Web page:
Usually, in fact almost always, want I want to convey, in the science of my science fiction, is that we don't know what the rules will be, further down the line. But I do know, from the record of the past, that the most bizarre suggestions of present "science" are the most likely to become recognised as obvious truth.

I wish more women could enjoy hard science fiction (I'm using "hard" in the sense James Blish originally intended, meaning solid, solidly connected to real science, not fantasy). It's a shame many women today, sf fans who are women, seem to police themselves out of this area. That's not half a cockroach in your sandwich. It's a light sword. It's the way you take back control, from the greedy corporations and the ruthless super rich, by gifting yourself with a sense of power, in a world increasingly dominated by the few who regard the rest of us as simply a feedstock.

Movies Sept 17-Jan 18

Mother!

If only Darren Aronofsky had called this movie Monster!, and billed Javier Bardem (who was terrific) as his star; if only Jennifer Lawrence had had the sense to keep her director's stupid Tippi Hedren crush in check, what a great, grotesque, riveting and bludgeoning blockbuster of a horror movie this could have been. Although just as intolerably let me out of here endless.

The White Countess Merchant & Ivory's farewell, and the fall of Shanghai to the Japanese in 1941. A family affair, all the usual suspects. screenplay by Kazuo Ishiguro. Very pretty and touching, though Ralph Fiennes's American accent a bit wobbly.


The Blood Of Women


Set in Kenya, in the territory of the Pokot, where Female Genital Mutilation is defiantly practiced, in its most savage form. It's a good population control tool, since most first babies die stillborn & a very good living for the women who do the cutting. For the men it's easier not to argue with tradition, though sexual relations are a bit of a struggle. At least you can be damn sure your wives will not willingly commit adultery. The girls who suffer are amazing, as are the Kenyan medical staff and reformers, who do their best to repair, and to educate. But the resistance they face is staggering . . . A must see, but not for the faint-hearted.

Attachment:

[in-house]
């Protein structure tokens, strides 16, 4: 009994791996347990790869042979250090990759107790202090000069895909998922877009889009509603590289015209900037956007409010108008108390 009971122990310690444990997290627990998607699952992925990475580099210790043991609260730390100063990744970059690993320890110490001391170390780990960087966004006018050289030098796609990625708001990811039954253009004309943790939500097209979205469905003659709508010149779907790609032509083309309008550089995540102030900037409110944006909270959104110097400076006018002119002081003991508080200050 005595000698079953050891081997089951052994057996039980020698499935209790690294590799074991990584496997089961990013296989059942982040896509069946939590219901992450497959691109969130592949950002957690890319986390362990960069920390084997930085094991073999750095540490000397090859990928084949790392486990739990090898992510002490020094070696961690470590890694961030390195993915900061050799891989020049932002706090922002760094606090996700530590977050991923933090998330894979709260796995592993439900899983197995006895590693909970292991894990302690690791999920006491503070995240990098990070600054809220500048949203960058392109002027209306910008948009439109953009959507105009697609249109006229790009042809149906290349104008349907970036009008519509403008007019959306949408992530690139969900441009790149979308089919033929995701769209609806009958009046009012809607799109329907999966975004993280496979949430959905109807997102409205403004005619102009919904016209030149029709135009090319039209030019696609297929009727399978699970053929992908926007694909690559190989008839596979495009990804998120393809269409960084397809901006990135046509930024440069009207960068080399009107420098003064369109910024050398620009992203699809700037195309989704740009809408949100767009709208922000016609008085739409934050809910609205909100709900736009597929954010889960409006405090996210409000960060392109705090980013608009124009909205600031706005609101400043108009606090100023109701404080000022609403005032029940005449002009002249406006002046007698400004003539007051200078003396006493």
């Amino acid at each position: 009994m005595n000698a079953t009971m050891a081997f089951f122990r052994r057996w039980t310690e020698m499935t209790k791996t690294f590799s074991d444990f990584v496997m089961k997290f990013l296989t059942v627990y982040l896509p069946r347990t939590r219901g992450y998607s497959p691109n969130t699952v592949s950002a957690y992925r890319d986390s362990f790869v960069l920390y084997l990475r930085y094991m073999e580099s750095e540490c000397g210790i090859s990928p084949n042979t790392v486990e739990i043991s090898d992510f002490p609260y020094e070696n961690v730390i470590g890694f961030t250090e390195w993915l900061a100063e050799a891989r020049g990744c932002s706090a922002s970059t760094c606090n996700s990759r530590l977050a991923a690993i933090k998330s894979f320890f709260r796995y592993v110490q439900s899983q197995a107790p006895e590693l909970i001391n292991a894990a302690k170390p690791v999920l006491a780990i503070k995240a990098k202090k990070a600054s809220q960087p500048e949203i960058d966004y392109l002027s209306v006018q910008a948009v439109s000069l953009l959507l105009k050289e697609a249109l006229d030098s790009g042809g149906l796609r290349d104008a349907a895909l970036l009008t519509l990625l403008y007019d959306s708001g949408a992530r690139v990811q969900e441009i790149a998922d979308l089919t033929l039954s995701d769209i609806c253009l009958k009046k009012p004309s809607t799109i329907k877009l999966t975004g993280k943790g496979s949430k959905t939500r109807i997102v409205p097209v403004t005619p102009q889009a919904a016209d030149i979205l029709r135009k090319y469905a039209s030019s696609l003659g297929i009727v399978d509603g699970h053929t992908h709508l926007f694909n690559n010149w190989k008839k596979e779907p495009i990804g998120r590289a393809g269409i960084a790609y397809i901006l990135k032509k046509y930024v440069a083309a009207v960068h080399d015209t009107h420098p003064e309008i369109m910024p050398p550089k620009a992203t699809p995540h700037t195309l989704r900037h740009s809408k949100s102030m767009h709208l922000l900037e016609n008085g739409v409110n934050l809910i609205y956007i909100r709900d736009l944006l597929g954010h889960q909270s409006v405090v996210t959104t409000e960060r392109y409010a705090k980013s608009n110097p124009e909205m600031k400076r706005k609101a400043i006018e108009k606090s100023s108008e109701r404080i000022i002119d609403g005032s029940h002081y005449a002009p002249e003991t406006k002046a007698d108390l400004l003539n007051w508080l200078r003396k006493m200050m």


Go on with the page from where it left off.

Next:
The Killing Of A Sacred Deer

That's it. I'm never going to follow up a Guardian movies recommendation again. Ever.
I now suspect I only liked the bleak, surreal, Dogtooth because I hadn't a clue what was going on.

The Box Of Delights

For old sake's sake. The "special effects" aren't all that bad, just odd and uneven. The real problem is the story: not a patch on The Midnight Folk, which I am glad never got this treatment.

The Last Jedi

Loved it. I think I liked the glorious red knights fight scene best, but I loved the whole movie to bits. I think even Joanna Russ, the ferocious Star Trek partisan, would have given it a cheer.* The perfect Christmas movie. NB, I have not linked to IMDB in this case, because their Star Wars site is naff

*Okay, maybe not. Star Wars was the spawn of Satan. But she's have loved to see all the women who have invaded that universe.